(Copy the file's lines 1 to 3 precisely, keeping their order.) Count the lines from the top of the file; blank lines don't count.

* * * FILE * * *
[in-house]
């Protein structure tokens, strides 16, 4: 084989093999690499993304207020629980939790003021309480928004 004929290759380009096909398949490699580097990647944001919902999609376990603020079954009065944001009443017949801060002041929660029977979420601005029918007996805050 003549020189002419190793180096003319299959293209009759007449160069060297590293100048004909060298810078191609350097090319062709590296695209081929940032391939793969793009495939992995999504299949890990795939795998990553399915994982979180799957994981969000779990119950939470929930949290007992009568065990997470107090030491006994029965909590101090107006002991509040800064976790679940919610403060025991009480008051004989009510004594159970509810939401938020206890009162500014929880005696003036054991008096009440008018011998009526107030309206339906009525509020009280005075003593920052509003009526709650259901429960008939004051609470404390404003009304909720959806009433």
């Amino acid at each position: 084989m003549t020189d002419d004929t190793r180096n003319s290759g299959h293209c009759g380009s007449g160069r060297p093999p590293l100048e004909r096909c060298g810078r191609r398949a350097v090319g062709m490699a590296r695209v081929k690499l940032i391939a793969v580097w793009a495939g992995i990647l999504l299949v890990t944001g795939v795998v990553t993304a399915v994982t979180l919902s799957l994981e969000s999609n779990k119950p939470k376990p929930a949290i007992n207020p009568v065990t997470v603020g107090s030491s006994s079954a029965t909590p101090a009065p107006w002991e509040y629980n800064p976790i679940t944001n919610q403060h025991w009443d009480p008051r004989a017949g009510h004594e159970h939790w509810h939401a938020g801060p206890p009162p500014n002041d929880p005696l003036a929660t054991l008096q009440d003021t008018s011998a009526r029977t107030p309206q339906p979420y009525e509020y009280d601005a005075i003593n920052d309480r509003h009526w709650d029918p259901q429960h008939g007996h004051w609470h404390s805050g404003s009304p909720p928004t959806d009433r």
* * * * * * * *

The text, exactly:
[in-house]
């Protein structure tokens, strides 16, 4: 084989093999690499993304207020629980939790003021309480928004 004929290759380009096909398949490699580097990647944001919902999609376990603020079954009065944001009443017949801060002041929660029977979420601005029918007996805050 003549020189002419190793180096003319299959293209009759007449160069060297590293100048004909060298810078191609350097090319062709590296695209081929940032391939793969793009495939992995999504299949890990795939795998990553399915994982979180799957994981969000779990119950939470929930949290007992009568065990997470107090030491006994029965909590101090107006002991509040800064976790679940919610403060025991009480008051004989009510004594159970509810939401938020206890009162500014929880005696003036054991008096009440008018011998009526107030309206339906009525509020009280005075003593920052509003009526709650259901429960008939004051609470404390404003009304909720959806009433």
């Amino acid at each position: 084989m003549t020189d002419d004929t190793r180096n003319s290759g299959h293209c009759g380009s007449g160069r060297p093999p590293l100048e004909r096909c060298g810078r191609r398949a350097v090319g062709m490699a590296r695209v081929k690499l940032i391939a793969v580097w793009a495939g992995i990647l999504l299949v890990t944001g795939v795998v990553t993304a399915v994982t979180l919902s799957l994981e969000s999609n779990k119950p939470k376990p929930a949290i007992n207020p009568v065990t997470v603020g107090s030491s006994s079954a029965t909590p101090a009065p107006w002991e509040y629980n800064p976790i679940t944001n919610q403060h025991w009443d009480p008051r004989a017949g009510h004594e159970h939790w509810h939401a938020g801060p206890p009162p500014n002041d929880p005696l003036a929660t054991l008096q009440d003021t008018s011998a009526r029977t107030p309206q339906p979420y009525e509020y009280d601005a005075i003593n920052d309480r509003h009526w709650d029918p259901q429960h008939g007996h004051w609470h404390s805050g404003s009304p909720p928004t959806d009433r």